Picture: From the Sir Charles Grandiose Archives

The Library | Write to Sir Charles | Cast of Characters | Credits | This Week

22 September, 1995

As surely as the golden hairs turn to silver, as surely as the sands drift silently through the slender neck of the hourglass, the last sunny days of summer flee soundlessly under autumn's chilly embrace. And with those last days of that warmest and most joyful of seasons, left Blandsdown three of the sprightliest young minxes ever a Baronet did see.

One refers, of course, to the house guests one's nephew Chauncey invited for his annual visit to the demesne he will one day inherit (far, far in the future, one assures one's protesting mass of readers--for one intends to live to a ripe old age and make the servants miserable, as one's father did before one)--the singular Miss LaTina N. Dragge, the redoubtable Miss Shirley Fonda Boyce, and the lovely and compassionate Miss Anita Manceau-Baddeley. Like verdant blossoms in an oasis, these fragrant damsels brought light, wit, and an astonishing volume of high-heeled slippers and feather boas to the final summer days of Blandsdown.

On their last night at the estate, nephew Chauncey, the Lady Felicia, young Penelope Windsor-Smythe, and the three cooing maidens accompanied oneself to the annual Fishampton Harvest Fete--an exclusive event to which, one assures one's readers (the e'er-increasing swarm they are), no actual farmers or unwashed produce are allowed. No, it would not do. The Fete is a glittering assemblage of the best and the brightest of local society, or failing that, those with mere titles or wealth. Why, even the luminous presence of Lord Downy from Charmes was eclipsed by the unexpected appearance of Eunice, Duchess of Crabbe, who smiled upon the festivities the entire evening from atop her doughnut-shaped inflatable seat cushion.

The Lady Felicia, who until the evening of the fete had not warmed much to our young visitors, discovered in the young ladies a kinship she had not expected--an eye for flaws in the costumes of others and a tongue sharp enough to express a displeasure for them. The Lady Felicia does not dance, but she did not lack for company that evening. One or another of the three young ladies stayed by her side the entire night. One was pleased to note the gleam in the Lady Felicia's eye when young LaTina expressed a frank opinion of one of the local matrons (a certain Edna Thistle, Mrs.)--that LaTina 'could tell that nasty old Christmas cracker ain't been popped and never would be, with that butt' (delightfully earthy, our LaTina). One knew at once that the Lady Felicia had found a true ami de coeur.

Young Penelope Windsor-Smythe, allowed for this special occasion to wear lip colouring in public (though one feels that the blue blood coursing through her veins is colouring enough), quietly spent the evening observing the merriment from the sidelines with nephew Chauncey and the lovely Miss Boyce. Despite her Theatrical associations (one's readers will recall that nephew Chauncey impersonates the role of 'Nancy Buoy' with the three lasses as the 'Swinging Sisters Grim' on the London Stage), sweet Shirley Fonda proved a teetotaller, and shared with young Penelope throughout the evening tots of her 'special lemonade' from the thigh flask she had secreted beneath her sequined evening gown. Young Penelope seemed most properly appreciative, for before the evening had far progressed, her cheeks flushed with a naturally rosy glow.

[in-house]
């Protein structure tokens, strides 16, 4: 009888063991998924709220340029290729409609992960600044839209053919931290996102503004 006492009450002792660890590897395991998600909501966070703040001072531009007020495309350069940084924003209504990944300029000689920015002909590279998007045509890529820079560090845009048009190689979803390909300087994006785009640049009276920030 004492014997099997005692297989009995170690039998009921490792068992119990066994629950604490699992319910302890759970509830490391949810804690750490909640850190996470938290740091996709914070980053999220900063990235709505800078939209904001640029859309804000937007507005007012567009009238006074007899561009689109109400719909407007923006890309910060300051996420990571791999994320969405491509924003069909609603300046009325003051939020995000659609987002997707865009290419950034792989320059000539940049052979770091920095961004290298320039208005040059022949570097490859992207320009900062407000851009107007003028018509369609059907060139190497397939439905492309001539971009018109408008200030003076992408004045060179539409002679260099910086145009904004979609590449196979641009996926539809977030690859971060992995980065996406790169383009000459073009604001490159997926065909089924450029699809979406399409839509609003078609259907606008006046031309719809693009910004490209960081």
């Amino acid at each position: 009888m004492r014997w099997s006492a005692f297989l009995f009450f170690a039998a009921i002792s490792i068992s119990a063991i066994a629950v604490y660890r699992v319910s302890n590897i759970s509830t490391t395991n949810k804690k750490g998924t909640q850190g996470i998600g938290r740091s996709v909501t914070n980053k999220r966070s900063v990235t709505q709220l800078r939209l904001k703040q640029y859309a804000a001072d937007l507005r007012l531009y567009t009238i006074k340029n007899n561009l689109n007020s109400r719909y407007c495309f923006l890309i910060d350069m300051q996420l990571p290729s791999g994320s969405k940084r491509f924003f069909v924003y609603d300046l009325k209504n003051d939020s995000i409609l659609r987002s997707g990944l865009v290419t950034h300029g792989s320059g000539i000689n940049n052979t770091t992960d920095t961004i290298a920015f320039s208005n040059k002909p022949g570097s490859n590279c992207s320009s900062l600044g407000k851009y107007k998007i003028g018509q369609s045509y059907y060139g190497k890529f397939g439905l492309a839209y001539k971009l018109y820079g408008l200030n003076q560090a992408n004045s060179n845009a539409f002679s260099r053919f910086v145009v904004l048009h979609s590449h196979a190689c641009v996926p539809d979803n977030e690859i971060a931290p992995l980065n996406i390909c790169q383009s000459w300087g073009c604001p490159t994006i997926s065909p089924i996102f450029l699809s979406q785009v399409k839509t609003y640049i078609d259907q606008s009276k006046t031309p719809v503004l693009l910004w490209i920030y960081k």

As for oneself, one shouldered the brunt of disappointment in a manful way. One had hoped for a last, lingering dance with that magnificent Amazon, Miss Anita Manceau-Baddeley. Sadly, during the final waltz, one found that the young miss had been monopolized by Lord Downy himself! Before G-d and all, dancing with a woman who was not his wife! One attempted to spare Lord Downy the Shame and Humiliation of his misstep by 'cutting in', as it were, but his blunt refusal to release Miss Anita from his grubby, albeit titled, clutches angered one so. Oh yes! One nearly summoned one's manservant to challenge Lord Downy's man! Miss Manceau-Baddeley, however, abhorring a scene (as should any proper lady!), efficiently 'slammed the vault on the Charmes family jewels', as they say, stepped over Lord Downy's wheezing form, and demanded to return to Blandsdown.

Ah, if only the Lady Felicia had not mistakenly locked one into one's bed chamber, that next morning, and misplaced the key until after the visitors had departed. One would have liked to have said his farewells to the enchanting Miss Manceau-Baddeley.

Until next week, one remains,
Sir Charles Grandiose

Picture: A Cold Shower

all fluttery writes:

me lord--

Pardon to trubal ya me lord but I ave a delicat fing to confess wich aint arf wurreeing me tonsles like. Ope yu dont me bein comon an blunt an all but its me abowt me manhood. mosttimes it be aves itself, and lies there, proper like, doing nuffing. but SOMETIMES when i see sum birds it goes all ard an lord if i aint scared im gonna die. i seen dead uns go stiff like that cept all over an when it appens to me i pray like a pope until it goes away. the lads say im soft inthe ead an that i shud play with the fillys they say but i dont go near them orses coz they kick they do. elp me sir lord gawd bless you and let me able to pass a chicken coop wiv out passing out wiv the swets.